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Debating Our Rights With Meg Mott: Seventh Amendment

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Wednesday, February 12, 2020, 07:00pm - 08:30pm

 

On Wednesday February 12th the Debating Our Rights series will continue with a discussion of the Seventh Amendment at 7 PM at the Brooks Memorial Library in Brattleboro. Although the right to a civil jury trial doesn’t get as much attention as the rights of criminal defendants, this overlooked right serves an important function in American government. A civil jury trial is the one reliable place where ordinary citizens can hold big businesses accountable.

“Unfortunately, fewer than two percent of civil cases are heard by a jury,” explains Meg Mott, Professor Emerita at Marlboro College. “Some of that has to do with the rise of administrative tribunals, such as the National Labor Relations Board, but most of it has to do with the current Supreme Court. For some reason, Justices are not a big fan of juries. That’s a problem because jury service is the best classroom for providing an education in civics.”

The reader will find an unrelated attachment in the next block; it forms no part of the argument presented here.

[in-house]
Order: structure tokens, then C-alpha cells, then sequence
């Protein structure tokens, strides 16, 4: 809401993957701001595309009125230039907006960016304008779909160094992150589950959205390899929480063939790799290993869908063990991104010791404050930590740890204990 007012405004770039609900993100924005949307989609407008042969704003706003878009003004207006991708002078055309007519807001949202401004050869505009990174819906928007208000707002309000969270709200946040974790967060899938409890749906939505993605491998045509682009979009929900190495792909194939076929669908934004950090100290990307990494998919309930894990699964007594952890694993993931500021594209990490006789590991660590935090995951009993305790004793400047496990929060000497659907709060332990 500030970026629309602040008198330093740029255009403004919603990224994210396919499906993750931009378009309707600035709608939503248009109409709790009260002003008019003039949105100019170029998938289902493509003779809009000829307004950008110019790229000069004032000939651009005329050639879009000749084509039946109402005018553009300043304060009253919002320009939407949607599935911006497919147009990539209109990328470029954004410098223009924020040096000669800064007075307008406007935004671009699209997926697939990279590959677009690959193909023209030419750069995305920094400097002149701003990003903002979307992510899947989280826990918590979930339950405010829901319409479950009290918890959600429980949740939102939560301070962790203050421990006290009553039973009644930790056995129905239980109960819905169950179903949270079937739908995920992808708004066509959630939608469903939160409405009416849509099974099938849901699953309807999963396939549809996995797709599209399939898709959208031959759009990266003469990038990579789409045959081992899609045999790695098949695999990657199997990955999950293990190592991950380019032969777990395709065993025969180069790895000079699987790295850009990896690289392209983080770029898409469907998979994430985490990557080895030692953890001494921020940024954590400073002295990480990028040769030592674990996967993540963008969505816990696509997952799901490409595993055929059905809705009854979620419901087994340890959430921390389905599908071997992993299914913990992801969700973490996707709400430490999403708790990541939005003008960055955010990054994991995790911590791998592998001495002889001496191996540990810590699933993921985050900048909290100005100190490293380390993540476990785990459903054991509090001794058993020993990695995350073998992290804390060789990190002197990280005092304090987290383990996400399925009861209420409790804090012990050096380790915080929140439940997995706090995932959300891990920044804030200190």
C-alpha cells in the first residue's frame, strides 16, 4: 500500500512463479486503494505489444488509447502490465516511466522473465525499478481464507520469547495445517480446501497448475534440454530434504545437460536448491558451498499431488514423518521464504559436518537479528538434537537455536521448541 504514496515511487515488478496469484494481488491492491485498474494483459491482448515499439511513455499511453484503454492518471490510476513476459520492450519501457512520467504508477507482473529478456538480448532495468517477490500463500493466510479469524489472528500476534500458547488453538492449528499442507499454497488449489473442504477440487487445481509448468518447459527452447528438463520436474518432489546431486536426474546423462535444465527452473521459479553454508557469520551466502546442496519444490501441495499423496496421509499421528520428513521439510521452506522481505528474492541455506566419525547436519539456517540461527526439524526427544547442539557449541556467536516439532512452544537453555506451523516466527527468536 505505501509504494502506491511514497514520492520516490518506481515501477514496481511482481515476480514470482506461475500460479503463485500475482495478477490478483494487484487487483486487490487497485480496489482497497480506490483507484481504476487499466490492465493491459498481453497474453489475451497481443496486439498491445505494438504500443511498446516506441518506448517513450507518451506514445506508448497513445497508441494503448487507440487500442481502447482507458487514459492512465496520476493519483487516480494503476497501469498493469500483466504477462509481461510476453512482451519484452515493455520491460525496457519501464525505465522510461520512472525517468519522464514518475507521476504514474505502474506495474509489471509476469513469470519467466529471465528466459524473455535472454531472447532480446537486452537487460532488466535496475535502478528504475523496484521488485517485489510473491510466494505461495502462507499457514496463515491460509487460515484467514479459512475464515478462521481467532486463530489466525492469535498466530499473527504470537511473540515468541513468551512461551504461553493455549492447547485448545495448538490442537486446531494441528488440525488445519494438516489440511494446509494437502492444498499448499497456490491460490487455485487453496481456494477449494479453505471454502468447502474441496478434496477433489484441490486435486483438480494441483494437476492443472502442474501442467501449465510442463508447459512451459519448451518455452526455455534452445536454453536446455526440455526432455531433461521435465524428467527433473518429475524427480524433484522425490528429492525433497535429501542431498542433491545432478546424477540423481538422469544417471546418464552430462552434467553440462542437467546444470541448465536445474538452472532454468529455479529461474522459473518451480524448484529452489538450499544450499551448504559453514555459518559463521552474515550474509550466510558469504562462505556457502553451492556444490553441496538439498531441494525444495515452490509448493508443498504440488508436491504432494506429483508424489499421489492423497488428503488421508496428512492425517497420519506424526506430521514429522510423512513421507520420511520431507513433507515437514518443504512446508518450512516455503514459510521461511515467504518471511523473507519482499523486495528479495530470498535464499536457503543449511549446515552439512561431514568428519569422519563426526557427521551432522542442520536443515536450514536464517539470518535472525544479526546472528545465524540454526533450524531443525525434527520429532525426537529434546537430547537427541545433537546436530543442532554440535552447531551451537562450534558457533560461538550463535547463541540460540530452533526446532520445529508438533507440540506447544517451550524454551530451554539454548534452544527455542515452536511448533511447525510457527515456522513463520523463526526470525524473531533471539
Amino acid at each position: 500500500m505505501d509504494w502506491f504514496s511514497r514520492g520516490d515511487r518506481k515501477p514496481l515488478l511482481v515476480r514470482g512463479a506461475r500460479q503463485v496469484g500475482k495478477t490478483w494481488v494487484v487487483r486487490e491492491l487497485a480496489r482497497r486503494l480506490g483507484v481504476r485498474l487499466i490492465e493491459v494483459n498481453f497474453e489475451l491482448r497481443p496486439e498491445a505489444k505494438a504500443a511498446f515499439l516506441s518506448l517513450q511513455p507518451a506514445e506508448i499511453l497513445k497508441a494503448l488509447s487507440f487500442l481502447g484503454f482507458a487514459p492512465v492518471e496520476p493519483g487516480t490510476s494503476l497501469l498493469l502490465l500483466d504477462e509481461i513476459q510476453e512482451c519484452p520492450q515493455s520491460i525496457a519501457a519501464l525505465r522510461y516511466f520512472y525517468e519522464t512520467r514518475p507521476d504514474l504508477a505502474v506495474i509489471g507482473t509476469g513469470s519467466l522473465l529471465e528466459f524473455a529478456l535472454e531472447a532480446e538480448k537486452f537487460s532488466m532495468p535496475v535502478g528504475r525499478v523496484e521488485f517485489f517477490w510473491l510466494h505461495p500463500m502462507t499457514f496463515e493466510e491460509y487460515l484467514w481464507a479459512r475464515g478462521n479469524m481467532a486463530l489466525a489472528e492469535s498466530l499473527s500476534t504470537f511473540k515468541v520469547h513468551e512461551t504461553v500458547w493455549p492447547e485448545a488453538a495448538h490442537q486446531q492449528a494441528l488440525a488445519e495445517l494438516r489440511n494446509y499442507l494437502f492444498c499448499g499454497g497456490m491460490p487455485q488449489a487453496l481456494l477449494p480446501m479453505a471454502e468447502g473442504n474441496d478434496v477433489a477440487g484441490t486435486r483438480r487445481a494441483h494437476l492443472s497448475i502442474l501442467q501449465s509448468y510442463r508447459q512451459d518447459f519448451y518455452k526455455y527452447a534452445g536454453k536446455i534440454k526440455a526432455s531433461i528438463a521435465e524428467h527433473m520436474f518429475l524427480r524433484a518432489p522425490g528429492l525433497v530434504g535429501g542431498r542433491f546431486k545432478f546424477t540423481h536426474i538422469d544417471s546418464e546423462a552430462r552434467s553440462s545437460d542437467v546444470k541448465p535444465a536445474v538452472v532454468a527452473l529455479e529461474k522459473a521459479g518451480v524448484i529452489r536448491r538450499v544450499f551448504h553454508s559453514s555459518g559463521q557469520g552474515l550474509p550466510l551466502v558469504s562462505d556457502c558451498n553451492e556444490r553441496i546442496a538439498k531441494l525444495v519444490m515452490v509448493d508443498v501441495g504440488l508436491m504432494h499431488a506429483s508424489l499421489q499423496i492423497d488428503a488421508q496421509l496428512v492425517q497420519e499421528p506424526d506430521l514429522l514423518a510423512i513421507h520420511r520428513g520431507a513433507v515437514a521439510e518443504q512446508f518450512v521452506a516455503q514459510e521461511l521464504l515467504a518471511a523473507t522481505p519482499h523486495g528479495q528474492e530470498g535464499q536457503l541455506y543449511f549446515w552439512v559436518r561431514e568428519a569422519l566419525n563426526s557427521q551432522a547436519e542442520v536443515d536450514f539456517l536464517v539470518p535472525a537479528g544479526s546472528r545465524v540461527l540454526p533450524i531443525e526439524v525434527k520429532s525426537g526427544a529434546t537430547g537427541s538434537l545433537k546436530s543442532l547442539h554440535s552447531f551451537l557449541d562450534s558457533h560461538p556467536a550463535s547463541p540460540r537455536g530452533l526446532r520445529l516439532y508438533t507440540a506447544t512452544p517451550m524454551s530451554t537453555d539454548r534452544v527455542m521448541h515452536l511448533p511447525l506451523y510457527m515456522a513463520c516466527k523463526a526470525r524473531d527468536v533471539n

Mott will lead a discussion that looks at the arguments for and against the role of civil juries. Maybe contracts have gotten too complicated for ordinary citizens to understand. Maybe alternative dispute resolutions are more efficient than jury trials. But if not jury service, where else do Americans learn to deliberate?

The Constitution Choir and Neely Bruce will be on hand to sing the Seventh Amendment.

Thanks to the generosity of the Friends of Brooks Memorial, the event is free and open to the public.

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